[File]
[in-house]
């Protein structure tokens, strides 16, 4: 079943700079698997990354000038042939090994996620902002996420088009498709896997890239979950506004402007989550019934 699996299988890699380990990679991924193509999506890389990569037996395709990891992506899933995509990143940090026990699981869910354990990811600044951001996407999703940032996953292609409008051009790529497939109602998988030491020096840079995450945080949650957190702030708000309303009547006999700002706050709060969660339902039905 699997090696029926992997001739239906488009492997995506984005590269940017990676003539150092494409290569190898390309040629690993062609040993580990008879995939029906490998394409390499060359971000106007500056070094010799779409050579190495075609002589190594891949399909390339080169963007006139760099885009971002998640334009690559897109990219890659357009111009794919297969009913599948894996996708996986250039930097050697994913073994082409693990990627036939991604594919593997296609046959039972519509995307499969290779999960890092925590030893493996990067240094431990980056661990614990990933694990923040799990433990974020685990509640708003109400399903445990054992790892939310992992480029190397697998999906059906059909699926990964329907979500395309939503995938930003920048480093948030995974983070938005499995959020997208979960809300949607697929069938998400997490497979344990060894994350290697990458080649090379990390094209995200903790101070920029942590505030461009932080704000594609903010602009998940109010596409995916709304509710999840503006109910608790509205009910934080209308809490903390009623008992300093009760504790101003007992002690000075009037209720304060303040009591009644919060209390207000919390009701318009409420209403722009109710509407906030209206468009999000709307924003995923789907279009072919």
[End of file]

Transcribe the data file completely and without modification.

[in-house]
């Protein structure tokens, strides 16, 4: 079943700079698997990354000038042939090994996620902002996420088009498709896997890239979950506004402007989550019934 699996299988890699380990990679991924193509999506890389990569037996395709990891992506899933995509990143940090026990699981869910354990990811600044951001996407999703940032996953292609409008051009790529497939109602998988030491020096840079995450945080949650957190702030708000309303009547006999700002706050709060969660339902039905 699997090696029926992997001739239906488009492997995506984005590269940017990676003539150092494409290569190898390309040629690993062609040993580990008879995939029906490998394409390499060359971000106007500056070094010799779409050579190495075609002589190594891949399909390339080169963007006139760099885009971002998640334009690559897109990219890659357009111009794919297969009913599948894996996708996986250039930097050697994913073994082409693990990627036939991604594919593997296609046959039972519509995307499969290779999960890092925590030893493996990067240094431990980056661990614990990933694990923040799990433990974020685990509640708003109400399903445990054992790892939310992992480029190397697998999906059906059909699926990964329907979500395309939503995938930003920048480093948030995974983070938005499995959020997208979960809300949607697929069938998400997490497979344990060894994350290697990458080649090379990390094209995200903790101070920029942590505030461009932080704000594609903010602009998940109010596409995916709304509710999840503006109910608790509205009910934080209308809490903390009623008992300093009760504790101003007992002690000075009037209720304060303040009591009644919060209390207000919390009701318009409420209403722009109710509407906030209206468009999000709307924003995923789907279009072919």